SLIDESHOW: Former backup teacher-in-space Barbara Morgan speaks at U of L's Rauch Planetarium
Louisville Mayor Greg Fischer -- fresh from the PGA Championship at Valhalla the night before -- touted his "55,000 Degrees" program, which aims to to increase the number of college degrees earned by Louisville residents to 55,000 before 2020.
"It's always interesting how much people pay attention to sports," Fischer said, referencing the PGA, "whereas the real business of the world is happening with efforts like what you all do in the classrooms every day, making sure that our kids are prepared to participate in a 21st Century economy. If we could just get 20 percent of the focus our country puts on entertainment and sports into education, that would be a good start."
The room erupted in applause.
“When people think of Kentucky, you think of – probably – three things. You think of race horses, of course. You think of our Kentucky water, which is called bourbon," she said, invoking laughter. "And then you usually think of basketball…things like that. But no one ever really thinks of aerospace and defense contractors. So one of our initiatives in the future is to help package Kentucky so that the Department of Defense can see what a vibrant state we do have here."
"What we're here to announce with our partnership that we've developed, is taking those designs from those satellites and those high-altitude balloons and those space stations payloads, and working with the Challenger Center at Shawnee to develop curriculum around those," he told a cheering crowd. "We're gonna take those and build modules for these students to actually build things and build up actual satellites in their labs."
"They were marvelous," said June Scobee Rodgers, wife of shuttle commander Dick Scobee, who perished in the Challenger disaster. "They quickly became rock stars – not only in the astronaut office, but nationally, on all of the television and talk show programs. They were tremendous.”
But of course history records that on Jan. 28, 1986, the space shuttle Challenger disintegrated 73 seconds after launch, killing all seven astronauts on board, including McAuliffe.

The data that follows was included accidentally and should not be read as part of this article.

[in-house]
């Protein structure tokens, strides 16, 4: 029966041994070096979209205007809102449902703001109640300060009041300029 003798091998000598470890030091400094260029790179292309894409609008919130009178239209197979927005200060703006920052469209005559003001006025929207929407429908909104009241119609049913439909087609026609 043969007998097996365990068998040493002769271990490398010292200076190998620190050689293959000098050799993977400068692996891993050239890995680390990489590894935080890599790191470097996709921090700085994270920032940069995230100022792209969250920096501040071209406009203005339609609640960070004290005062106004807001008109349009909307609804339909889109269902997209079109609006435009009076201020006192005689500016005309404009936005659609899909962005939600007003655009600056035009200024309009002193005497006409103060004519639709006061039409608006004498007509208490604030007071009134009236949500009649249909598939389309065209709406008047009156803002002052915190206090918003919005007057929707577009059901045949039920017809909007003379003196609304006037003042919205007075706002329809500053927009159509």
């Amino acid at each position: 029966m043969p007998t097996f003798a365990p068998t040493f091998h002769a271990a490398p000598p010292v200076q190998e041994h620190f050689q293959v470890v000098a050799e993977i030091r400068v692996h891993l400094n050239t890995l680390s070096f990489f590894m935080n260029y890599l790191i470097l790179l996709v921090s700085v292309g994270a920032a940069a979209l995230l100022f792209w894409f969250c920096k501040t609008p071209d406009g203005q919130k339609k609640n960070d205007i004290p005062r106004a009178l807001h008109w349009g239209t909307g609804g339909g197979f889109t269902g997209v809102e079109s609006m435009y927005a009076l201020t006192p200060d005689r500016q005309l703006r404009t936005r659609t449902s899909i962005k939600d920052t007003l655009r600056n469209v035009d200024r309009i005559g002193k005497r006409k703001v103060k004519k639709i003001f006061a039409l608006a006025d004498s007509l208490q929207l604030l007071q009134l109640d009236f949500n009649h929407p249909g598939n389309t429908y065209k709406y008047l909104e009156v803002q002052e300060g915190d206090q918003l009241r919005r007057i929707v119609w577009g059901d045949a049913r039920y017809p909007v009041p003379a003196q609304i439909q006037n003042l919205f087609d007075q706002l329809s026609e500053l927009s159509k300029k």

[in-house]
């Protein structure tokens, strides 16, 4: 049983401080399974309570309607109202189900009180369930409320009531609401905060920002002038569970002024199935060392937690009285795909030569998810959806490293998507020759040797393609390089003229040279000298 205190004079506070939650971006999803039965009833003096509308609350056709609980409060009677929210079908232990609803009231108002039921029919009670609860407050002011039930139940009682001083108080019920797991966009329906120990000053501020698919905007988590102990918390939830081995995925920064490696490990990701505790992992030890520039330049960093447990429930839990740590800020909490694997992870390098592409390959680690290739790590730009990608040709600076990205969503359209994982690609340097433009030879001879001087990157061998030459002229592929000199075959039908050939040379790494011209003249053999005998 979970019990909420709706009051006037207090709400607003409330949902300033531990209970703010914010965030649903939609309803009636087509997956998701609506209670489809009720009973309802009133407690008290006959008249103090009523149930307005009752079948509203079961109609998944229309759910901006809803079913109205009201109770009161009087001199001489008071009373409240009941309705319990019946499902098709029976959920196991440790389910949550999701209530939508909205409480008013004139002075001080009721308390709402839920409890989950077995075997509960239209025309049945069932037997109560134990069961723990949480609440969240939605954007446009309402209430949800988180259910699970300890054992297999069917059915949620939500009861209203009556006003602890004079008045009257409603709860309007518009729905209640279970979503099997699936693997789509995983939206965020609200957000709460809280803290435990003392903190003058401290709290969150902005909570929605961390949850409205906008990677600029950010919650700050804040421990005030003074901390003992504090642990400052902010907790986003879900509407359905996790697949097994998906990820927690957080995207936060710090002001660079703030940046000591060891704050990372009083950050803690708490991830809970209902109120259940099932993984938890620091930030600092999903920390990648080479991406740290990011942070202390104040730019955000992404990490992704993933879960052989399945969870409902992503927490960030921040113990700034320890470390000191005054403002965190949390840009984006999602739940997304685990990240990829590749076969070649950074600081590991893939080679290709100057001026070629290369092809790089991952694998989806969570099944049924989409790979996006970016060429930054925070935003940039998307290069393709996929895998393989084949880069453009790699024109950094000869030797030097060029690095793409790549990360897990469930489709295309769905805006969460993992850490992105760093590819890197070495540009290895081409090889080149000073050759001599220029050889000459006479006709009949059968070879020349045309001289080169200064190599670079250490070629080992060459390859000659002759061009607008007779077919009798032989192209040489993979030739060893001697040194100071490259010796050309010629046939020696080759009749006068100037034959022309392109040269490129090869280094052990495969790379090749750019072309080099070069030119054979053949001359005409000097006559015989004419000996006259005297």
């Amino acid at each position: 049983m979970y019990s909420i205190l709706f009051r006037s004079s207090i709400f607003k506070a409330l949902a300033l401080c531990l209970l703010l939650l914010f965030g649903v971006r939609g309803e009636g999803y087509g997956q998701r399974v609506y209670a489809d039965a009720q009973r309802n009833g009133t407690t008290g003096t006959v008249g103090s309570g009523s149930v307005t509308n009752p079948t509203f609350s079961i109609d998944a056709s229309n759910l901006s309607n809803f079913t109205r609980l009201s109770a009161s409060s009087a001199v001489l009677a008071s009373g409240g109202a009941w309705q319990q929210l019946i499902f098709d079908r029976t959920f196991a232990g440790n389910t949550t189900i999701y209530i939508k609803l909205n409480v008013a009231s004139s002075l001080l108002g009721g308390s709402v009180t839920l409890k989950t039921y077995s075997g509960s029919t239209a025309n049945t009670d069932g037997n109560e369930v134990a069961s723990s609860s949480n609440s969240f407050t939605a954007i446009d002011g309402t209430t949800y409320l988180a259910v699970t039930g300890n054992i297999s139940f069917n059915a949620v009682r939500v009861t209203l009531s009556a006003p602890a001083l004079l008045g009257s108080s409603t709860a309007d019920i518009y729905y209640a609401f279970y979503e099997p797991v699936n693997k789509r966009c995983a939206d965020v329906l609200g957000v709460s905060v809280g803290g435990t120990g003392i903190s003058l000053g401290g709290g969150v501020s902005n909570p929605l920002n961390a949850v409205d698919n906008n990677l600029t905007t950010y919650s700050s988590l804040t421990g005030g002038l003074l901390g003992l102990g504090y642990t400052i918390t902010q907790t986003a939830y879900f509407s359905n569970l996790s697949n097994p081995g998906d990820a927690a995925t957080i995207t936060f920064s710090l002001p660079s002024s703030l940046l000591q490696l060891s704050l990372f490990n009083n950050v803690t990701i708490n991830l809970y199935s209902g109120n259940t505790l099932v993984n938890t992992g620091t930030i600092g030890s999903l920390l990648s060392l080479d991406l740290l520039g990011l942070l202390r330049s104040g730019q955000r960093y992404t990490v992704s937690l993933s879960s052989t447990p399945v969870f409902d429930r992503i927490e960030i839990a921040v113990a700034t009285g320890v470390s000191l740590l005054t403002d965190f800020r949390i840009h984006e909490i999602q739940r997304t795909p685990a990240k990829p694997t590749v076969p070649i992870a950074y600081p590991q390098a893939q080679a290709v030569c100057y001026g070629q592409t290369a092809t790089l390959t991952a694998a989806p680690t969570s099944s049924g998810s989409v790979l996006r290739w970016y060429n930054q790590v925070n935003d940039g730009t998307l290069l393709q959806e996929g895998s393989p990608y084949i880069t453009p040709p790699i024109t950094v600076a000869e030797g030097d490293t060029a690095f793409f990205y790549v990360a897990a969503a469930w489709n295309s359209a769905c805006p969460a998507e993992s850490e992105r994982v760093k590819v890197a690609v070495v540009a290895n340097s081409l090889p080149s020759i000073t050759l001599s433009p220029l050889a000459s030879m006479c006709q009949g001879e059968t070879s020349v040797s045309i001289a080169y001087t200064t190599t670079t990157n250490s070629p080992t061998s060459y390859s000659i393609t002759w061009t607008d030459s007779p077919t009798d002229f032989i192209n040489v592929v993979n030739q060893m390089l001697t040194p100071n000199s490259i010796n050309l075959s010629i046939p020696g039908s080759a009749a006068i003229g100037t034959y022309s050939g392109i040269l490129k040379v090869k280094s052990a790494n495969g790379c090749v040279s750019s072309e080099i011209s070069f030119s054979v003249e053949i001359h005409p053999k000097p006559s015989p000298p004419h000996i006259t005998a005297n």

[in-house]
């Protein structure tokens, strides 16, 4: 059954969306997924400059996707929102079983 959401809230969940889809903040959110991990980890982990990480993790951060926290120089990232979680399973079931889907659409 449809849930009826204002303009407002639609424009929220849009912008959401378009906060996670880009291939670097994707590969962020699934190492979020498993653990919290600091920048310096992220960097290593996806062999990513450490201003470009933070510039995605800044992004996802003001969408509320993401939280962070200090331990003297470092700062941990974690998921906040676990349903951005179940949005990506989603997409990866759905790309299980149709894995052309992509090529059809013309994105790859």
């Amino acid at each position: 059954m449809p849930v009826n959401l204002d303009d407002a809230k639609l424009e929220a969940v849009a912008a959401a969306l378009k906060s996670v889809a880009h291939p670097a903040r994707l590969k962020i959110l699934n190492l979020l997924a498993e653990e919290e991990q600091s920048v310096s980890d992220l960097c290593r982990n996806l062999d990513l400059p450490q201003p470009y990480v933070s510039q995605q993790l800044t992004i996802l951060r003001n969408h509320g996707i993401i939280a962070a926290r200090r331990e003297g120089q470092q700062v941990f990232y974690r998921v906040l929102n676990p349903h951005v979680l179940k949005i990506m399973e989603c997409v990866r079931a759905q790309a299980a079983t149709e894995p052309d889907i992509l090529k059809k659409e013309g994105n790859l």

On Monday night, when Morgan rose to take the podium, she paid tribute to her fallen friend.
"I'm here – just like all of you are – because of the space shuttle Challenger crew, and the Challenger families in particular," Morgan said. "They are the guiding lights in my life."
"We all know about the Challenger accident," Morgan said. "We know that in 1986, it stunned the world. It shook our nation. And it crushed everyone close to the space program and to the crew. And everyone was asking, ‘What do we do now? What should we do?' So what do we do? What did we do? Well, the nation's kids were all watching to see what we adults do when things go horribly and heartbreakingly wrong. Do we adults just quit? Did our country just quit? No. We considered the real work of space exploration and we decided that it was definitely and obviously worth it to our country and to the future."
After the tragedy, Morgan went back to teaching in McCall, Idaho, and promptly vanished from public life -- that is until 1998, when she was contacted by NASA and invited to return and join the astronaut class. She was originally scheduled to fly aboard the space shuttle in 2004 -- that is, until the destruction of the space shuttle Columbia, which killed all the astronauts aboard.
It would be 2007 before she would launch aboard space shuttle Endeavour on a mission to the International Space Station -- and Morgan was eager to share the experience of spaceflight with the crowd.
"It was tremendous," Morgan said. "People will ask you when you're strapped in, and for many months before, 'When you launch, are you gonna be scared?' And then after you launch, they will ask, 'When you launched, were you scared?' And I can tell you this is what you'll say: No, you weren't. Although you might say you were alert on the launch pad."
"There are always reminders of the risks, of course," she added. "Our NASA technicians tell you that everything has been made as safe as possible. And then they leave you and go three and a half miles away…for their own safety."
Laughter from the crowd.
"Because the shuttle's big orange tank is fueled with liquid hydrogen and liquid oxygen at hundreds of degrees below zero, the whole enormous spaceship, when you crawl in it, is creaking and groaning," she said. "It definitely gives new meaning of surround sound."
Morgan explained that when the shuttle launched, it created 7.5 million pounds of thrust, and that it was already moving at 100 mph when it cleared the launch tower. She said the solid rocket boosters "go off like 4th of July skyrockets" and they don't stop until 3.5 minutes later.